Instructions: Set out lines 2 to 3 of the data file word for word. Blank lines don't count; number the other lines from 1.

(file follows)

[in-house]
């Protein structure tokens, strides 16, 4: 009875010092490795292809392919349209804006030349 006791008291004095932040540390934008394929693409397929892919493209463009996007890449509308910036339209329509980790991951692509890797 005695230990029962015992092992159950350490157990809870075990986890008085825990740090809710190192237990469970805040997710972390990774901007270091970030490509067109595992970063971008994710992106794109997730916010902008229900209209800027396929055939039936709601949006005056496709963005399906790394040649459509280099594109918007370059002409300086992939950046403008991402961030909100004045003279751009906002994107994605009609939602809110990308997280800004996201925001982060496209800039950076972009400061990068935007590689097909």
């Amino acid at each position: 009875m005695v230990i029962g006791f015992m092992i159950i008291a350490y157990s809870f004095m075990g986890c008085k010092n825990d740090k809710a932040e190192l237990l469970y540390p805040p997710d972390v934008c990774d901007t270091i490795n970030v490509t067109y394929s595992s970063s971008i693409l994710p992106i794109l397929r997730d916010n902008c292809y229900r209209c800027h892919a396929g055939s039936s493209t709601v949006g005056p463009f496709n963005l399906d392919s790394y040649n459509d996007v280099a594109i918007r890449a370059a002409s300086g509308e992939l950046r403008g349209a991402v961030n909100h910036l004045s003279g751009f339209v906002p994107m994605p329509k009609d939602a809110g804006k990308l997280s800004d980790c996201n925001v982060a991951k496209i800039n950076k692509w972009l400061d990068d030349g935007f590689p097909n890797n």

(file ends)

């Protein structure tokens, strides 16, 4: 009875010092490795292809392919349209804006030349 006791008291004095932040540390934008394929693409397929892919493209463009996007890449509308910036339209329509980790991951692509890797 005695230990029962015992092992159950350490157990809870075990986890008085825990740090809710190192237990469970805040997710972390990774901007270091970030490509067109595992970063971008994710992106794109997730916010902008229900209209800027396929055939039936709601949006005056496709963005399906790394040649459509280099594109918007370059002409300086992939950046403008991402961030909100004045003279751009906002994107994605009609939602809110990308997280800004996201925001982060496209800039950076972009400061990068935007590689097909």
């Amino acid at each position: 009875m005695v230990i029962g006791f015992m092992i159950i008291a350490y157990s809870f004095m075990g986890c008085k010092n825990d740090k809710a932040e190192l237990l469970y540390p805040p997710d972390v934008c990774d901007t270091i490795n970030v490509t067109y394929s595992s970063s971008i693409l994710p992106i794109l397929r997730d916010n902008c292809y229900r209209c800027h892919a396929g055939s039936s493209t709601v949006g005056p463009f496709n963005l399906d392919s790394y040649n459509d996007v280099a594109i918007r890449a370059a002409s300086g509308e992939l950046r403008g349209a991402v961030n909100h910036l004045s003279g751009f339209v906002p994107m994605p329509k009609d939602a809110g804006k990308l997280s800004d980790c996201n925001v982060a991951k496209i800039n950076k692509w972009l400061d990068d030349g935007f590689p097909n890797n």